“On Christmas Eve, before Christmas Day, it so happened that they did not eat until the first star appeared”, wrote the Russian émigré writer Ivan S. Shmelev in his novel, Leto Gospodne (The Summer of God). “Kutia made with boiled wheat and honey; vzvar made from prunes, pears, and raisins… the image was placed over a pile of hay. Why? It was as if it were a gift to Christ. Well… if He lay in the manger, it should lie in a manger. Sometimes, waiting for the stars, you polished all the glasses… the first star appeared, and, then, another… then, the light bursts forth from the black backdrop of the sky, it shimmers. What a star it was! Hazy, yet alive, struggling, it caught the eyes. In the frozen air, amongst the large stars, different lights shone out… crystal blue, deep blue, and green, all of them, shooting out at you. Then, you heard the ringing of the bells. It was if the stars themselves were ringing as the bells! Frosty and resonant, as pure as silver… In the Kremlin, they struck the ancient bells, by degrees, it seemed so muffled. The bells were as taut as silver, but, also, as smooth as velvet. It seemed as though they all began to sing out; the bells in a thousand church belfries began to play. You shall not hear the like today… no. Not at Easter, it doesn’t sound like that, and that first ring spreads, singing with a silver song, seemingly without a beginning or an end… boom… boom…”

In the ancient church, the Divine Liturgy, the foremost church service, at which bread and wine is changed into the Body and Blood of Christ, at Christmas Eve, was served at night. One ought not to eat or drink before receiving the Holy Eucharist; so, there is a pious tradition not to eat anything on the day preceding the service, starting at the hour that the liturgy is supposed to end the next day. Following this rule, the custom arose not to eat until the first star appeared in the sky, although the service is now done in the morning.

How Do You Prepare Sochivo?

Sochivo is made from boiled wheat (or kutia), peas, rice, pearl barley, refined honey, poppy-seeds, dressed with hemp, sunflower, or other vegetable oils suitable for a Lenten meal. The wheat was a symbol of life coming back after the winter, and the honey or other sweet ingredients symbolised sweetness and blessedness in one’s future. However, the Lent has not yet ended, the solemn holiday liturgy is yet to come, so, the Christmas goose, kholodtsy, and kolbasi will come later, on Christmas Day, and during the Svyatki (Holy Days) that lead up to Epiphany.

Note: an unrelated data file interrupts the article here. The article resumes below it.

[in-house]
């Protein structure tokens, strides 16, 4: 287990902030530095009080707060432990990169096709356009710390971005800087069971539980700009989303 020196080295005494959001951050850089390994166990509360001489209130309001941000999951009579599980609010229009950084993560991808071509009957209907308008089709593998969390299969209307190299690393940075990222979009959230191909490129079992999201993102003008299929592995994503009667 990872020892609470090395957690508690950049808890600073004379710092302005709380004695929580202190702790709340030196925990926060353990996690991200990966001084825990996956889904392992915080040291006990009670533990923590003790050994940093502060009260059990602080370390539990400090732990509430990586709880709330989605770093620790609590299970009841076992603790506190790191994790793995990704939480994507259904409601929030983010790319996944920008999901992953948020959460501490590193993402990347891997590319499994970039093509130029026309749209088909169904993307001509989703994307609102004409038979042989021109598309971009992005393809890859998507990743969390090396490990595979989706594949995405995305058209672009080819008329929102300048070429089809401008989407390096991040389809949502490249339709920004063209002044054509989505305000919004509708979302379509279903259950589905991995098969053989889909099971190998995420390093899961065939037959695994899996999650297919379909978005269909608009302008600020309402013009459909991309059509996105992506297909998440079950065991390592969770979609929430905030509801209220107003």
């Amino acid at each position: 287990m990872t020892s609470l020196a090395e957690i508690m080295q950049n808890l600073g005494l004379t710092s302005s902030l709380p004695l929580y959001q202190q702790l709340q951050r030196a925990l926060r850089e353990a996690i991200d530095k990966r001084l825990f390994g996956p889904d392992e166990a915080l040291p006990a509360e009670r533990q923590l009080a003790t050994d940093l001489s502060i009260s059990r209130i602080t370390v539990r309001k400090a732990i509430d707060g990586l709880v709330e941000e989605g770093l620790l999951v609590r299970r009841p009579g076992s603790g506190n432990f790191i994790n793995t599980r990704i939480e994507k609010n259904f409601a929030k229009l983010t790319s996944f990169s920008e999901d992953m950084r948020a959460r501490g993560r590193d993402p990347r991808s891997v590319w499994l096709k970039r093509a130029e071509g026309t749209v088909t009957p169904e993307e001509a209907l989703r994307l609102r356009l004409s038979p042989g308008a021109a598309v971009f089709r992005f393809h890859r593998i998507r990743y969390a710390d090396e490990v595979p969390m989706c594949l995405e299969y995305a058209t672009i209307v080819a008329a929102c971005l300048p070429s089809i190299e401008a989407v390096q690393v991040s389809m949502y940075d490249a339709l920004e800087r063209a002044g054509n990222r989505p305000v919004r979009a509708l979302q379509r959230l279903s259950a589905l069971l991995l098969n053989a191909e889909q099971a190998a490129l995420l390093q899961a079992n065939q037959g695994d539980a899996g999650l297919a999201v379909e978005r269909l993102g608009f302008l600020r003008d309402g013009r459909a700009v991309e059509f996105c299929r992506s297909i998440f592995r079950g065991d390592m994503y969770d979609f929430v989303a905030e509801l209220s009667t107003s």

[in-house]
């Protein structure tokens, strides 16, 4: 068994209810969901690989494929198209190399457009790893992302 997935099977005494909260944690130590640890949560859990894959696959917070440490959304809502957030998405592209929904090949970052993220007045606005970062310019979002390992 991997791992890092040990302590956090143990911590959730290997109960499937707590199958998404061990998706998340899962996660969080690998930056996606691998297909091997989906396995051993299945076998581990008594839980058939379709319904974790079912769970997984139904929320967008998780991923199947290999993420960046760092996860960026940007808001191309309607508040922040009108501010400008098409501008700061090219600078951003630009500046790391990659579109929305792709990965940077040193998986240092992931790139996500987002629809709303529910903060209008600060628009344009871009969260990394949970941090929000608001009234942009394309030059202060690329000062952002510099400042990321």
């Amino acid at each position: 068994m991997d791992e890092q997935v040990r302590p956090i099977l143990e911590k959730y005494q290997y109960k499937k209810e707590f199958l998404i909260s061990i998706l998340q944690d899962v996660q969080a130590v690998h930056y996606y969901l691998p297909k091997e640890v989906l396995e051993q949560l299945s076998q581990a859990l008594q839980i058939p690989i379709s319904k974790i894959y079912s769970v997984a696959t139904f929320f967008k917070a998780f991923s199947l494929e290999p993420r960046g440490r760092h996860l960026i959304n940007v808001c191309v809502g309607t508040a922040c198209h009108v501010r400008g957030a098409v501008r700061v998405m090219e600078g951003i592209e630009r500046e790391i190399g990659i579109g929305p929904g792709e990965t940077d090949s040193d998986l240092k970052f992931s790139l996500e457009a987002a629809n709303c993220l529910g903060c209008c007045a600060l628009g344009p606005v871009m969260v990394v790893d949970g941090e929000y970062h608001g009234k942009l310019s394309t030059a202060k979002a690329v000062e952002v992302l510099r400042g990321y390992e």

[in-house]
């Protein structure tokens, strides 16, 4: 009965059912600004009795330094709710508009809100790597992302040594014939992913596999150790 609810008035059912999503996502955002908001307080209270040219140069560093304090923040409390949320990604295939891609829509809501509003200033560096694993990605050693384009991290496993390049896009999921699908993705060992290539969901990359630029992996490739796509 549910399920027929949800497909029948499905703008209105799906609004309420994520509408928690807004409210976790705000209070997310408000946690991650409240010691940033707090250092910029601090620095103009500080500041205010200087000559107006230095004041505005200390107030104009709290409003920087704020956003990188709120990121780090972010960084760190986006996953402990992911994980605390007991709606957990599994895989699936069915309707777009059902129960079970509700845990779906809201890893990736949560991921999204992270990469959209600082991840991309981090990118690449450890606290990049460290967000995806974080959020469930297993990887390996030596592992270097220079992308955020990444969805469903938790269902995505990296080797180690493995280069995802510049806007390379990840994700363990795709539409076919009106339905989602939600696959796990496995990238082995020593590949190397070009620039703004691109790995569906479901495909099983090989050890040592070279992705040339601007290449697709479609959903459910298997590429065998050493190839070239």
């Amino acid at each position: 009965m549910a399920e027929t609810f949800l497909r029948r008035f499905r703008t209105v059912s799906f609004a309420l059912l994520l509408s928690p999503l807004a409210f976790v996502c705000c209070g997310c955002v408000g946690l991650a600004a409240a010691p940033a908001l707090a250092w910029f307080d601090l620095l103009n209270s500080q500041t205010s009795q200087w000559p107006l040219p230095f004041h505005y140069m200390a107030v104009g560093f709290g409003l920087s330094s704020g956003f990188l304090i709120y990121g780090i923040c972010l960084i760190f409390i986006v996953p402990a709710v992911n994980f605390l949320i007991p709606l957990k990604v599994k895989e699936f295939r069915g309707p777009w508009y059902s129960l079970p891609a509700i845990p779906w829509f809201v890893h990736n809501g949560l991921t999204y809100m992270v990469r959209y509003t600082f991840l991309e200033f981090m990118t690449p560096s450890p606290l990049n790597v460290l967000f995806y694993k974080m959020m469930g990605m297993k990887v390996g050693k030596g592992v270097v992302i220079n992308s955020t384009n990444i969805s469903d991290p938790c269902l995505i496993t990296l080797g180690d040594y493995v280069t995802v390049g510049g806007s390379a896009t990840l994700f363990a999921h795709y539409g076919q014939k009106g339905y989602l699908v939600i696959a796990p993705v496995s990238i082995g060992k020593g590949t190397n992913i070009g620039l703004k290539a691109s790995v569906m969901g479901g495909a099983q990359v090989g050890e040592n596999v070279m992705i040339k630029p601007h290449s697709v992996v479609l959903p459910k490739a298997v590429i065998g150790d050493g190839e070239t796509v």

But, How Does One Prepare Oneself?

The last five days of the Christmas Lent are entirely devoted to preparing for the holiday. One notices that the services appointed for these days are similar to the preparatory services of Passion Week. It helps us to remember not only the external and merciful aspects of the holiday, such as home decorations, gifts, and the oxen and donkeys in the crèche in the nursery watching over the baby Jesus, but, also, that for which Christ came into the world: the Incarnation of God, perhaps, for Him, it was not less a cross than the cross on Golgotha. However, gradually, this sober mood becomes replaced by one of happiness and rejoicing. If, previously, the texts for the Church services indicated the condescension of the mystery of God coming to earth, now, they speak about the terrestrial consequences of this event, both touching and surprising.

Already, in the service of Christmas Eve, we read many passages from the Gospel that narrate the birth of Christ. These are like the rays of light penetrating from the bright day of the feast. We read the prophecies about the coming of Christ from the Old Testament. Precisely, on this day, we hear in the church, In the beginning God created the heavens and the earth… for the first time, we sing the first hymns glorifying the holiday, so, we are able to take home expectation and calm happiness.

6 January 2009

RIA-Novosti

http://www.rian.ru/society/20090106/158660028.html